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Written by Jessica Schuler

As the Cleveland Indians and Toronto Blue Jays meet in Major League Baseball’s American League Championship Series this week with a trip to the World Series on the line, Blue Jays’ slugger José Bautista’s bat has been quiet. Perhaps the Indians have sought out K12’s big data team for tips on how to get perennial All-Star out.

K12’s big data team – which consists of senior director of systems and technology Adam Paul, senior director of product management Ben Graff and data scientist Haitao Du – won the 2016 Baseball Analytics Hackathon presented by the Baltimore Orioles and consulting firm Booz Allen Hamilton by answering that very question, which many MLB teams have struggled to do for the last seven years.

At K12, the big data team focuses on analytics and adaptivity, predicting at-risk students from an engagement and academics perspective and devising differentiated paths for students depending on their proficiency within the curriculum. The team looks for learning patterns and effectiveness of learning solutions to help inform future instruction and curriculum and program development.

When Adam learned of the event from a friend, he thought it would be a fun way to see how K12’s relatively new big data team compared to others in the field.

“We thought it would be a great way to see what other folks in the area are capable of and what they do,” he said. “As a new team, we thought it would be a good bonding experience and would help sharpen our skills and let us know how we were performing against some of the best companies and best universities in the space.”

The 21 participating teams were provided with a large data set called PITCHf/x for every pitch that has been thrown in a Major League Baseball game over the last three years. The teams were given an open-ended mission: use the data to solve a problem that is actionable in the game and present it back to the judges in eight hours.

“I think the most challenging part was the problem definition,” said Haitao, who hails from China and had never seen a baseball game prior to the competition.

After realizing their original problem was too complex for the time they were given, the K12 team shifted their focus to determining the best sequence of pitches to get a given hitter out.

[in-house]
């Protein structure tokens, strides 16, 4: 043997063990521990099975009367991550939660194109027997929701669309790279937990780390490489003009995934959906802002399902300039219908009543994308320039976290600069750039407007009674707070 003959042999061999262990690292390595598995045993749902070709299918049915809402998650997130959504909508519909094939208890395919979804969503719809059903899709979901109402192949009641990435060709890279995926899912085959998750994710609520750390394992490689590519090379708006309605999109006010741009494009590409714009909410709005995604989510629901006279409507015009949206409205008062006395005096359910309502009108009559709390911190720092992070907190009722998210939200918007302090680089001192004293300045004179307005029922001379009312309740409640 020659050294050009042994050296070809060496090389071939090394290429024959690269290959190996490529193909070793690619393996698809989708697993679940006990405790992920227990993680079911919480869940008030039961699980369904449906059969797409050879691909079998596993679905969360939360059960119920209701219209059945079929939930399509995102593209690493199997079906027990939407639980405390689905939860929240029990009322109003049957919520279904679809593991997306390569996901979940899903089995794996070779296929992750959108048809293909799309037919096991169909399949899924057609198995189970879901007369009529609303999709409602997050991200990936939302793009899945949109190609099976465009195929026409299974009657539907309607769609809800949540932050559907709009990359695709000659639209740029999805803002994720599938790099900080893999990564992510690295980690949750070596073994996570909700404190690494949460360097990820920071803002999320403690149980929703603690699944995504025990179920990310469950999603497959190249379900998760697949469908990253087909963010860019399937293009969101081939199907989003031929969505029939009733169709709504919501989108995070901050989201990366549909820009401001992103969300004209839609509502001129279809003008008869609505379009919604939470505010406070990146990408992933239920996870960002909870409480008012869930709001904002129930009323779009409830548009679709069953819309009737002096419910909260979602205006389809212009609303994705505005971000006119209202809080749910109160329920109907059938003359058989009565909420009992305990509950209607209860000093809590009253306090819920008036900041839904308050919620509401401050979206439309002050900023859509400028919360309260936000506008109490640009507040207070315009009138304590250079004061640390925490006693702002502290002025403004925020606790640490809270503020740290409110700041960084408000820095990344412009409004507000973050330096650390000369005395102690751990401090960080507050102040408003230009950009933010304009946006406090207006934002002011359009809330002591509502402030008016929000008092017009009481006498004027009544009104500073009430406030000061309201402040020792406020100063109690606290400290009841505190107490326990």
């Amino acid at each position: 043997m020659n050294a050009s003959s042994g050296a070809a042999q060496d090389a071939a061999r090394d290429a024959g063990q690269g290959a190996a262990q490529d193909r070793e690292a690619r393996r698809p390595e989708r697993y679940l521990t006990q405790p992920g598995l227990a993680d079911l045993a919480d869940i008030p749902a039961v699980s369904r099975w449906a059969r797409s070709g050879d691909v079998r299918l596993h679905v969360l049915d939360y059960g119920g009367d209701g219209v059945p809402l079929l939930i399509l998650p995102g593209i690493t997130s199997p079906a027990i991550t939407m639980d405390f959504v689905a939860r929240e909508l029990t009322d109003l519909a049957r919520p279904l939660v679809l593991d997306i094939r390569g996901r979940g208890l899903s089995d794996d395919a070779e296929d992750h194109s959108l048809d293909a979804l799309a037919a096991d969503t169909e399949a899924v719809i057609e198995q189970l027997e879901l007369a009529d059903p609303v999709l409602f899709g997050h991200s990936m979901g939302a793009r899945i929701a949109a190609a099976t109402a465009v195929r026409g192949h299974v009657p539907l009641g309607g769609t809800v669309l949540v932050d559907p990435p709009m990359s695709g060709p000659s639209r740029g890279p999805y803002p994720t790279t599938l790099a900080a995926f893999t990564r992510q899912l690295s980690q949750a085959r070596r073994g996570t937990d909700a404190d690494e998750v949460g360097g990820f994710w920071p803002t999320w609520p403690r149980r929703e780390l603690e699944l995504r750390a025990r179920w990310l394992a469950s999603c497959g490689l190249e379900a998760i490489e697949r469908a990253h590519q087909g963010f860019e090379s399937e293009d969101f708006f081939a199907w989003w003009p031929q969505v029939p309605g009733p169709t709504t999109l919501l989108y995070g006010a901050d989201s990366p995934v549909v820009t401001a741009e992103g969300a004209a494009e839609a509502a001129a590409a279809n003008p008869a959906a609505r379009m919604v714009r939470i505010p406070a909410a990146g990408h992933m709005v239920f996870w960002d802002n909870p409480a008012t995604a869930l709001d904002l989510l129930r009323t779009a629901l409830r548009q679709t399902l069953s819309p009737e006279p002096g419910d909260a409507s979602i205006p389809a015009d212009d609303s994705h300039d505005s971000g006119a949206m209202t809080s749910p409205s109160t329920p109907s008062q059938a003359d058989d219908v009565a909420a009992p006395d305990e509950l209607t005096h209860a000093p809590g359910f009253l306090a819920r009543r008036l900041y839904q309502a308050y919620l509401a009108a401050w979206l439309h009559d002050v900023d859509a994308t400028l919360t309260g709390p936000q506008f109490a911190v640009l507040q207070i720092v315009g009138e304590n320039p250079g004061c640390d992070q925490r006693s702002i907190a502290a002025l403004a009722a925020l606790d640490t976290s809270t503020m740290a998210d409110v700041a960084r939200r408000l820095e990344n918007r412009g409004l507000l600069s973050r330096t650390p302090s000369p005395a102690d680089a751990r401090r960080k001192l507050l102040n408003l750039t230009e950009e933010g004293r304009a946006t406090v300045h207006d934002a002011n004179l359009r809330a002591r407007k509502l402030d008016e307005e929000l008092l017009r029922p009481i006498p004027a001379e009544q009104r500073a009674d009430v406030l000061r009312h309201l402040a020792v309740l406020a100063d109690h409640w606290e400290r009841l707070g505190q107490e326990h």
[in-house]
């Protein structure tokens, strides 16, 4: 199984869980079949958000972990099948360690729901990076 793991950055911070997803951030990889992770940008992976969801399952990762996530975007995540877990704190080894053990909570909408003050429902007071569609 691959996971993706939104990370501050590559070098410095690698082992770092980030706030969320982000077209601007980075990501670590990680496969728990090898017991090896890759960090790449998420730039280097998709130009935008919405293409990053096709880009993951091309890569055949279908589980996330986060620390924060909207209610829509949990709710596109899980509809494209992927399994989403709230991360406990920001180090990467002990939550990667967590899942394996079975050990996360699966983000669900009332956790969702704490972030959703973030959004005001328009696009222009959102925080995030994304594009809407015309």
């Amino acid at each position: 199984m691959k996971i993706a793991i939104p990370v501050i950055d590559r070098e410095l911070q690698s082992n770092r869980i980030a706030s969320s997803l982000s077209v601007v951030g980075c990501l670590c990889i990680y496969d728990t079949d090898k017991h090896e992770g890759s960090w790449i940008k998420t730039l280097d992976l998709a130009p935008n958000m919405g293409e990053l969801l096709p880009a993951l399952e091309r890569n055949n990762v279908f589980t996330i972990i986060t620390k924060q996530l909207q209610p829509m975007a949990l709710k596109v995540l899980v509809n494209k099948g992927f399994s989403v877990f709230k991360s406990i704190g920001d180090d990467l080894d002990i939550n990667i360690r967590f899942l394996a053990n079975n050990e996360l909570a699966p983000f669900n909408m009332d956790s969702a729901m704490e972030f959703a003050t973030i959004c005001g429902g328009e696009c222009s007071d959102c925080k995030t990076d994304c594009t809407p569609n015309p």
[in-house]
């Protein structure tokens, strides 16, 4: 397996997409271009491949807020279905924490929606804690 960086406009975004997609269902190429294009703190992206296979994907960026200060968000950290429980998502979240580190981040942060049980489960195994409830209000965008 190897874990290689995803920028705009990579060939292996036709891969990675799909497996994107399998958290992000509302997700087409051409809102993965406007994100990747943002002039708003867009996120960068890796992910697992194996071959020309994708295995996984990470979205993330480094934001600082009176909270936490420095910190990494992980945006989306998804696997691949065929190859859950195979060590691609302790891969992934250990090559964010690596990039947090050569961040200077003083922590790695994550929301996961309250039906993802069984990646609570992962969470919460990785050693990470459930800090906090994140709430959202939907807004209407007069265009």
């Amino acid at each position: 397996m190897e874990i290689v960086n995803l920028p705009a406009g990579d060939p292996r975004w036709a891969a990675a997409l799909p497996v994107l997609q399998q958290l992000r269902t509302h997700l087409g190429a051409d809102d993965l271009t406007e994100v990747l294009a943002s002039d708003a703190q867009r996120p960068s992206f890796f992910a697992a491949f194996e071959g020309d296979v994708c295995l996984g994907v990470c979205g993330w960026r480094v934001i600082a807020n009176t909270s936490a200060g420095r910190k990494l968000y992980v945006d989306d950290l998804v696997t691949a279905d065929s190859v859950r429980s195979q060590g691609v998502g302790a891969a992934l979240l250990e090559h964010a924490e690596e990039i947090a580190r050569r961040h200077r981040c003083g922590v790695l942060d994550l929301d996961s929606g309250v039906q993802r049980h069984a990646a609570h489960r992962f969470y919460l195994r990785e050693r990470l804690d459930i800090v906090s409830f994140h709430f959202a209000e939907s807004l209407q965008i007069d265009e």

“We went through all the data and said if you were going to face this hitter, here’s the different pitch sequences and locations that you could use that would be most effective to least effective at getting him out in a given situation,” Adam explained.

While the trio calculated for every hitter in baseball, their three-minute presentation focused on the Blue Jays’ Bautista, whom Ben described as the Orioles’ “arch nemesis.”

The judging was based on what the teams did with the data and how well they presented the problem and its solution.

“If you did really fancy math and solved a really hard problem but no one understood what you did, that didn’t go so well,” Adam said.

The K12 team won the grand prize – tickets to watch a 2016 Orioles game in a luxury suite.

“Essentially what it shows you is the level of competence that we have in this area,” said K12’s chief technology officer and senior vice president of software product development, Bala Balachander, who oversees the big data team. “We didn’t have a big data team  three years ago. We knew we had a good team but it is great to get validation from others. Big data analytics is a very strategic area for K12 and I think we are positioned well with this team.”

Bala credits the composition of the team for the big win – “Adam is really solid in engineering; Ben is a product person, so he’s thinking of it from a customer perspective; and then you have the brains of the data scientist in Haitao,” he said. “The three of them are extremely good individually, but more importantly they are really good from a team perspective. They make a great team, and I think that was one of the contributing factors to the win.”

When the trio returned to Oriole Park at Camden Yards this summer to attend the game with the tickets they won, Adam asked a member of the Orioles’ baseball analytics group if they had used their solution to get Bautista out this season.

“He smiled and politely said they couldn’t share that information,” Adam said.

However, one look at Bautista’s 2016 stats against the Orioles may provide the answer. His numbers against Baltimore were down dramatically from the previous season – from a .373 batting average with six home runs and 20 RBIs in 2015 to a .204 average with three homers and five RBIs this year.

Maybe the K12 team was onto something!

From left: Haitao, Lucas (a friend), Ben and Adam in the luxury suite at Camden Yards 

About The Author

Jessica Schuler

Jessica Schuler joined K12 as manager of corporate communications in July 2016. Prior to K12, she spent 11 years working in athletics communications at the University of Maryland, Baltimore County (2005-12) and at George Washington University (2012-16), supporting each school's athletics department and serving as primary media contact for several sports, including women's basketball. Jessica is a sports junkie who loves rooting for the Baltimore Orioles, Baltimore Ravens, Washington Capitals, Maryland Terrapins and GW Colonials. A native of the Baltimore area, she graduated from the University of Maryland in 2005 with a bachelor's degree in journalism.

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